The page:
PlayPerfect uses a sound recording device to listen as you play your instrument. It can thus identify the notes that you play, and also provide you with your practice recording afterwards. So it's important to get your recording settings right.

Setting Up Your Instrument

If your instrument has an electronic output, such as an electric guitar, keyboard, or piano, then you may be able to plug it directly (or after amplification) into the 'Line In' or 'Microphone' ports on your sound card. Otherwise you will need to use a microphone to pick up the sound that your instrument makes.

Sound Recording Device

This is the device that PlayPerfect should use to record. If you are getting sound in the sound level meter when you play the instrument then you probably have the right device. A sound recording device usually corresponds to a particular sound card, so if you have more than one sound card then make sure you pick the one that your instrument or microphone is plugged into. If your computer has a built-in microphone then you may be able to choose this as your recording device.

Sound Input Channel

This lets you change which input to use. For example, if your sound card has more than one input port, then you may get the option to choose which of these to use. It can also give you the choice of using the 'Windows Record Mixer' to change the recording volume, in which case an 'Open Windows Record Mixer' button will appear, or choosing 'Master Volume' will allow you to modify the volume directly. 'Master Volume' is a good first choice, whereas the 'Windows Record Mixer' may give more flexibility if you have trouble adjusting the volume.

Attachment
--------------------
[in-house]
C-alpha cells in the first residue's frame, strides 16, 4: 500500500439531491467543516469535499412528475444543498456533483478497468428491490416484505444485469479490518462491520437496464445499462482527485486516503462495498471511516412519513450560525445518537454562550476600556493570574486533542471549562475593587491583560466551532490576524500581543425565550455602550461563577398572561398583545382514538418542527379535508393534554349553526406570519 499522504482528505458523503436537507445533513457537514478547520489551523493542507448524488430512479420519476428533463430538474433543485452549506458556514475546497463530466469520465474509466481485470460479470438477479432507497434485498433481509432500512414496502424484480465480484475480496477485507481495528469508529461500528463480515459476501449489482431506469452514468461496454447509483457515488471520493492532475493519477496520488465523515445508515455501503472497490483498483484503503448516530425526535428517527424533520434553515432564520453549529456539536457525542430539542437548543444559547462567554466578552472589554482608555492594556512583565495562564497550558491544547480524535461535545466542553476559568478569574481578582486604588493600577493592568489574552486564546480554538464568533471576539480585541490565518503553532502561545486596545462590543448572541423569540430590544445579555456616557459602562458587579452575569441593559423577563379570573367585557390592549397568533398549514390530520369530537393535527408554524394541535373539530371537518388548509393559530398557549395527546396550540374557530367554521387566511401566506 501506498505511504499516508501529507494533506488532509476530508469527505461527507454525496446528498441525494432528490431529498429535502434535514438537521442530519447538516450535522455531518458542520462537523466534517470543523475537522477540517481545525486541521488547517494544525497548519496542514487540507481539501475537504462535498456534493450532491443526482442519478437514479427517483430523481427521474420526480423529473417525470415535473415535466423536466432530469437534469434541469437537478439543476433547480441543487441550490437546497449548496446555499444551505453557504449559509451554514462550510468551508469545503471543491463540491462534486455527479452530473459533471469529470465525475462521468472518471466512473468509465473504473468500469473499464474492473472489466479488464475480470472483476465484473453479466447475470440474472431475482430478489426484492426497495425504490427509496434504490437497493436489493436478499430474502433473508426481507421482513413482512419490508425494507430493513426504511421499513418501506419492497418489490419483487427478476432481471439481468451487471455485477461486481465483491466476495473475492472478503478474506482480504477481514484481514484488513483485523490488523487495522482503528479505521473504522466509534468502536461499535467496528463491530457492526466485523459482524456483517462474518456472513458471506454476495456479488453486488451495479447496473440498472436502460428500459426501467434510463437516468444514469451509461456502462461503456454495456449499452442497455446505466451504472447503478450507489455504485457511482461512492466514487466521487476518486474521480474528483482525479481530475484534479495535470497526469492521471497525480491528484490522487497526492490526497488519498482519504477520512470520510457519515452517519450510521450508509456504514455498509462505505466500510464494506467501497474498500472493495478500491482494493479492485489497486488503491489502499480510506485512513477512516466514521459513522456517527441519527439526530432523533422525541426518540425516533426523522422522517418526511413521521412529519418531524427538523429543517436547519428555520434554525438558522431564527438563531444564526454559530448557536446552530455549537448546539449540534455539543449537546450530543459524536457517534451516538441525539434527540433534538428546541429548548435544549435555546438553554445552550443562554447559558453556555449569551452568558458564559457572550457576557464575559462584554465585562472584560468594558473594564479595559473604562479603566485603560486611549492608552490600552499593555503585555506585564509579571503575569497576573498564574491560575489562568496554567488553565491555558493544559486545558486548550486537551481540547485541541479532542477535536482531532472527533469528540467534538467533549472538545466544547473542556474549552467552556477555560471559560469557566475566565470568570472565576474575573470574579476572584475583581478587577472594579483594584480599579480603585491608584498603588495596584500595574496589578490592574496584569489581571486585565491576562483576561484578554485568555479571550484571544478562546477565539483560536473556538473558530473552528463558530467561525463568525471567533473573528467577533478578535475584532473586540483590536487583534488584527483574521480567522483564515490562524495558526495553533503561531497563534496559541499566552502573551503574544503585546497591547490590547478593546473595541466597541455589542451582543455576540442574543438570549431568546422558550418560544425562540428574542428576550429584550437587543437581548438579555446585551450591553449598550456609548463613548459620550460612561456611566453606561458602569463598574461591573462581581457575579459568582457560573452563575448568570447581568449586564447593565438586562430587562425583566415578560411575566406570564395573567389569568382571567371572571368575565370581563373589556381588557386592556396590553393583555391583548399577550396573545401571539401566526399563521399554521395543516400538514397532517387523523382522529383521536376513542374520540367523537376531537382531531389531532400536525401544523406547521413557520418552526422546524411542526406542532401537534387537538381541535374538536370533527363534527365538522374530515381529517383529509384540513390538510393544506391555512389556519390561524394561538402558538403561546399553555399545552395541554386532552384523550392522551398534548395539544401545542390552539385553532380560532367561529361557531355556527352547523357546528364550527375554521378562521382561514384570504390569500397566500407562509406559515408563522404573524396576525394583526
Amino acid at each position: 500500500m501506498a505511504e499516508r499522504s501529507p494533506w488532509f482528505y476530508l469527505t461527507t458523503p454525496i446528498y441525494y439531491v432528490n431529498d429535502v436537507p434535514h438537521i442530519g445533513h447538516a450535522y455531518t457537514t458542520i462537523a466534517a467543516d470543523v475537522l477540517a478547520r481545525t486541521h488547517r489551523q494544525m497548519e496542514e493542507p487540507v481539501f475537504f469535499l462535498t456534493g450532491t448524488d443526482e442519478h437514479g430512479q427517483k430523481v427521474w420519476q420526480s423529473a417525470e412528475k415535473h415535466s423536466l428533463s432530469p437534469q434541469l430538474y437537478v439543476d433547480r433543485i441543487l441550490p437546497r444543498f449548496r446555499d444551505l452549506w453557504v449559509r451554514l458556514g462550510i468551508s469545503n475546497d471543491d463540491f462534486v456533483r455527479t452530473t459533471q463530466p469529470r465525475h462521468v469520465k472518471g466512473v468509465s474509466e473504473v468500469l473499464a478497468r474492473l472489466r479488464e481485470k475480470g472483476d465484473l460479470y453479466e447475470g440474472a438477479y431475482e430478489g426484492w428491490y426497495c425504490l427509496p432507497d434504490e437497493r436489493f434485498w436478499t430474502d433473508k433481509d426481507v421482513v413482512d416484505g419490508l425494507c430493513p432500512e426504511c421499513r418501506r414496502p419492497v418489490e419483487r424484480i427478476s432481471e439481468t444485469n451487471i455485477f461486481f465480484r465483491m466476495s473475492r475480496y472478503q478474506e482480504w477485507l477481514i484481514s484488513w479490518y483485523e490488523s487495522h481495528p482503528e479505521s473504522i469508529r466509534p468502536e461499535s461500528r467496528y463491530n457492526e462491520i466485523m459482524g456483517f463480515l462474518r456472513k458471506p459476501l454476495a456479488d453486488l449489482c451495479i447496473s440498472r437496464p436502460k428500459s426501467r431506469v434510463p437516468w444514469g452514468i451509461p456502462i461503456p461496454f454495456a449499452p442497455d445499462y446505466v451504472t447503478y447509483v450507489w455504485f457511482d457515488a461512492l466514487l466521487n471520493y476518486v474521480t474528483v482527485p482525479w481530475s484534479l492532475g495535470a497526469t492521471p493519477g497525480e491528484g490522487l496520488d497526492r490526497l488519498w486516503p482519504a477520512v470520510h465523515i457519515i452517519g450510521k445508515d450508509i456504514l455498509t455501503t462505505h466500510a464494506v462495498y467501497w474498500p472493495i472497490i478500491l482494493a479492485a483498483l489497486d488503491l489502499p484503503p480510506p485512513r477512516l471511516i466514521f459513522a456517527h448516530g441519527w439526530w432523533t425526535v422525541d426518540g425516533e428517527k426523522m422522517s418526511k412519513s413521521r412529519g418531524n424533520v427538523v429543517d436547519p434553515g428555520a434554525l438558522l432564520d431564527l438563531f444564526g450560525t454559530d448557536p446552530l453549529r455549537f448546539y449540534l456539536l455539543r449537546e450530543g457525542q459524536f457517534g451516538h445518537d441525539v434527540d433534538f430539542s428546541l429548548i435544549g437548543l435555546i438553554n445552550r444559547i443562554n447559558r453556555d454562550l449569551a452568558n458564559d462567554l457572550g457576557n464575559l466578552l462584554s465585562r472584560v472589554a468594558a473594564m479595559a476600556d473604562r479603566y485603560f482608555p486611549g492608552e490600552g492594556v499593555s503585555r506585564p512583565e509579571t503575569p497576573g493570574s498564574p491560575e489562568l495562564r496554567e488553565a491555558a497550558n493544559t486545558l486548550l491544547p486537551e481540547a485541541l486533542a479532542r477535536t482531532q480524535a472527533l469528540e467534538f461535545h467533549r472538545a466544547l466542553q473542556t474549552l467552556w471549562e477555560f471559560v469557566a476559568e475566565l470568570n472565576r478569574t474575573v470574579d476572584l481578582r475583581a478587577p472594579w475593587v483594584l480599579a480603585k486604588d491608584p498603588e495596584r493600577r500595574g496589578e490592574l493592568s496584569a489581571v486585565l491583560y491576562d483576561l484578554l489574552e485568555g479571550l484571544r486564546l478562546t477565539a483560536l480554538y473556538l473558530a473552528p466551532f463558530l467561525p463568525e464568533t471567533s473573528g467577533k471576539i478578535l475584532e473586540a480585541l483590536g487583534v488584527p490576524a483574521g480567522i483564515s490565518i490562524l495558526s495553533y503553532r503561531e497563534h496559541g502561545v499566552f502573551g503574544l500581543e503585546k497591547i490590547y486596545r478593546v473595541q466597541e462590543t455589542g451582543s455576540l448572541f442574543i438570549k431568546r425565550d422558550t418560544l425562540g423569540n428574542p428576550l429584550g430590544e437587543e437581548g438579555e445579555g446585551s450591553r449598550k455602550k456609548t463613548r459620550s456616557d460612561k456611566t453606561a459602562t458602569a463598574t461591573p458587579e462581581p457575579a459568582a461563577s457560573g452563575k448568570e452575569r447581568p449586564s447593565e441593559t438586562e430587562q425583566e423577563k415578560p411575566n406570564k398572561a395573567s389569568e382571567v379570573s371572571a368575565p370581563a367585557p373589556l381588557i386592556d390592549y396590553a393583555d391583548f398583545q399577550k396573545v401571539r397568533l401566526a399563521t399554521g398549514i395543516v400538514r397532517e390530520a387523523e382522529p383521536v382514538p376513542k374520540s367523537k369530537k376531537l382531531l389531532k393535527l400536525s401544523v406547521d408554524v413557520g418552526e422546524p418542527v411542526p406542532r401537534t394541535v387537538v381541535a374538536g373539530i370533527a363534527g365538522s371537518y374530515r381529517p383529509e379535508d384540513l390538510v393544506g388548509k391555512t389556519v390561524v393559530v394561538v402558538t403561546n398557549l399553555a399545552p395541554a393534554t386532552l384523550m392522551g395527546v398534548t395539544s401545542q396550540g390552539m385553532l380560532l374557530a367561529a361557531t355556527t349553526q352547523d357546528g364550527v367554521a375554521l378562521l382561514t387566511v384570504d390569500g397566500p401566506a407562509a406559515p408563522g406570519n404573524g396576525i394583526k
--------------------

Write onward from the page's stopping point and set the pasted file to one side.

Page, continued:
Recording Volume Calibration

It is important to get your recording volume right so that PlayPerfect can correctly identify the notes that you play. Start playing some notes on your instrument at the volume you will typically use for practicing with PlayPerfect. The volume meter should start to show the recording level. Adjust the recording volume until the notes you play all fall within the 'Good' zone, between about -6dB and 6dB on the volume meter. Notes lower than this may not be detected, while notes higher than this run the risk of being distorted when they reach the recording volume limit. If you can't get your recording volume high enough, then try checking the volume levels on the instrument or microphone itself.